Multi-sensory Responsiveness and Personality Traits Predict Daily Pain Sensitivity

Tami Bar-Shalita, Sharon A. Cermak

Research output: Contribution to journalArticlepeer-review


Background: A continuous effort has been devoted to identifying factors that contribute to individual differences in pain perception. Amongst the personality traits, Neuroticism is assumed to be the most significant moderator of experimental and clinical pain. Multi-sensory responsiveness to daily sensations has been shown to be associated with pain perception. Yet, neither the relationship between personality traits and multi-sensory responsiveness nor the impact of both these factors to pain perception have been examined. Thus, this study aims to explore the contribution of both multi-sensory responsiveness and personality traits to pain perception in a daily context. Methods: A community-based sample of 204 adults completed the Sensory Responsiveness Questionnaire-Intensity Scale (SRQ-IS); the Big Five Inventory (BFI); and the Pain Sensitivity Questionnaire (PSQ). Results: The partial eta-square demonstrated that the SRQ-IS Aversive sub-scale score had the strongest relationship with the PSQ-Total score, accounting for 9% of the variation. The regression coefficient relating PSQ-Total score with SRQ-IS Aversive, and BFI sub-scales of Extraversion, Neuroticism and Openness-to-Experience scores was found to be r = 0.39 (p < 0.0001), accounting for 16% of the variance, and yielding a large effect size. Discussion: To the best of our knowledge this is the first study to report on the interplay between aversive responsiveness to daily sensations and personality traits of Neuroticism, Openness-to-Experience, and Extraversion as contributing factors to daily pain sensitivity, amongst which aversive responsiveness was found as the major contributing factor. This study may broaden the understanding of the pain experience variability, both in practice and in experimental research.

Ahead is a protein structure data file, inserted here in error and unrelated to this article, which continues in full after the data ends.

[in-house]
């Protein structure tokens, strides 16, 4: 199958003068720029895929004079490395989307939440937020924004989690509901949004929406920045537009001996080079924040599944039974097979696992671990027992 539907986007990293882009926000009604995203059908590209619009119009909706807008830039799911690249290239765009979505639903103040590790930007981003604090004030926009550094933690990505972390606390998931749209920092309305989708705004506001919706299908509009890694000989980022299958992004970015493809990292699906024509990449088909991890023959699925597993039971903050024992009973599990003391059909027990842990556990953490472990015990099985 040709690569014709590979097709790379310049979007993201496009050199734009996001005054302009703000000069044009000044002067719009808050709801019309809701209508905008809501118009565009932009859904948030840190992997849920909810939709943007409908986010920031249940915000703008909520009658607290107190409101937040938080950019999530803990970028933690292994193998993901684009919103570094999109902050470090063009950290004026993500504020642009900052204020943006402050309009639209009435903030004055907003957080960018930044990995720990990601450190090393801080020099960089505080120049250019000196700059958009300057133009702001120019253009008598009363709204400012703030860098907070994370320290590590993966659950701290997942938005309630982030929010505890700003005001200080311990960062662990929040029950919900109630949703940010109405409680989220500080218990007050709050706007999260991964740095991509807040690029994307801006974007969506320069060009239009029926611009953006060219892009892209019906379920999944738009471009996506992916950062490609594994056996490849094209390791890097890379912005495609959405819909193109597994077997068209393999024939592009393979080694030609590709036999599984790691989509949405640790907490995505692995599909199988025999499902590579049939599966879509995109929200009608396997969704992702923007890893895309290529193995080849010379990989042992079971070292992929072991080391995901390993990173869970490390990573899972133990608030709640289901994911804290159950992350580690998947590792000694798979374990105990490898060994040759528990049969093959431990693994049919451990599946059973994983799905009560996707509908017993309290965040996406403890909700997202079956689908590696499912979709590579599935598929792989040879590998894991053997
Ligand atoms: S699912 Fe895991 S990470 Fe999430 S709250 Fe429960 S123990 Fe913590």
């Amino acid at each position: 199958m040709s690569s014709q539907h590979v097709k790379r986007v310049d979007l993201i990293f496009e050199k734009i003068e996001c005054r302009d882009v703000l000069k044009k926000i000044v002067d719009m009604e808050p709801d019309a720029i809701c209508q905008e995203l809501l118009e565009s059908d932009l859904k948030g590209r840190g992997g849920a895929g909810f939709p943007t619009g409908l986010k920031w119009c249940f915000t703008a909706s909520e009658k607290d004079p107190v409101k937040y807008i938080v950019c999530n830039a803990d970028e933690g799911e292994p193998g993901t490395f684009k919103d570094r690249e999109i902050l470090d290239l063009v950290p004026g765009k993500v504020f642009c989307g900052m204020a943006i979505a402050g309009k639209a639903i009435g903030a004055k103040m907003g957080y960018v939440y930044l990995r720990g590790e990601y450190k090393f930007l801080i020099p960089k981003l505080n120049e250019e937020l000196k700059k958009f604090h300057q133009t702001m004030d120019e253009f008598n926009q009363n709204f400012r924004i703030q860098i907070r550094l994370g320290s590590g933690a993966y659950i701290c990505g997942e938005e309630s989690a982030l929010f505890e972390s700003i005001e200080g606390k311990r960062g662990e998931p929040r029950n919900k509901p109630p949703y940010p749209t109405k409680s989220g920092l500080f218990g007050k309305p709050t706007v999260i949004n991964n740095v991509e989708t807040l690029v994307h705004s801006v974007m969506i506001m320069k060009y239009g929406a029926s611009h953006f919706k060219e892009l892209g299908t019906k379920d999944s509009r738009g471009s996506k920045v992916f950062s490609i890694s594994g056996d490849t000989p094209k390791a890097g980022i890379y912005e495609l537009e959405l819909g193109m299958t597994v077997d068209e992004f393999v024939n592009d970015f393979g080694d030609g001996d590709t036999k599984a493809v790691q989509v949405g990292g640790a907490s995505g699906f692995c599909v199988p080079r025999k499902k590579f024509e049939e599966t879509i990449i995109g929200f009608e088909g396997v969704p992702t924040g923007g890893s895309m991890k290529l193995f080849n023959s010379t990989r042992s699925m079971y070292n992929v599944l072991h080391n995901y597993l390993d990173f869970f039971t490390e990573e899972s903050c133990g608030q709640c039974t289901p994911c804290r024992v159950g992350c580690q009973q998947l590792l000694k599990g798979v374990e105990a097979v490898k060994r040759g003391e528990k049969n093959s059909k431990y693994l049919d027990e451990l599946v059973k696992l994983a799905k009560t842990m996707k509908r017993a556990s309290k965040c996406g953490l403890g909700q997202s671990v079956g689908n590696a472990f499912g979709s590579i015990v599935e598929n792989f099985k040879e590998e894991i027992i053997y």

Original languageEnglish
Article number77
JournalFrontiers in Integrative Neuroscience
StatePublished - 10 Jan 2020


  • pain perception
  • pain sensitivity
  • personality traits
  • risk factor
  • sensory modulation
  • sensory over responsiveness

All Science Journal Classification (ASJC) codes

  • Sensory Systems
  • Cognitive Neuroscience
  • Cellular and Molecular Neuroscience


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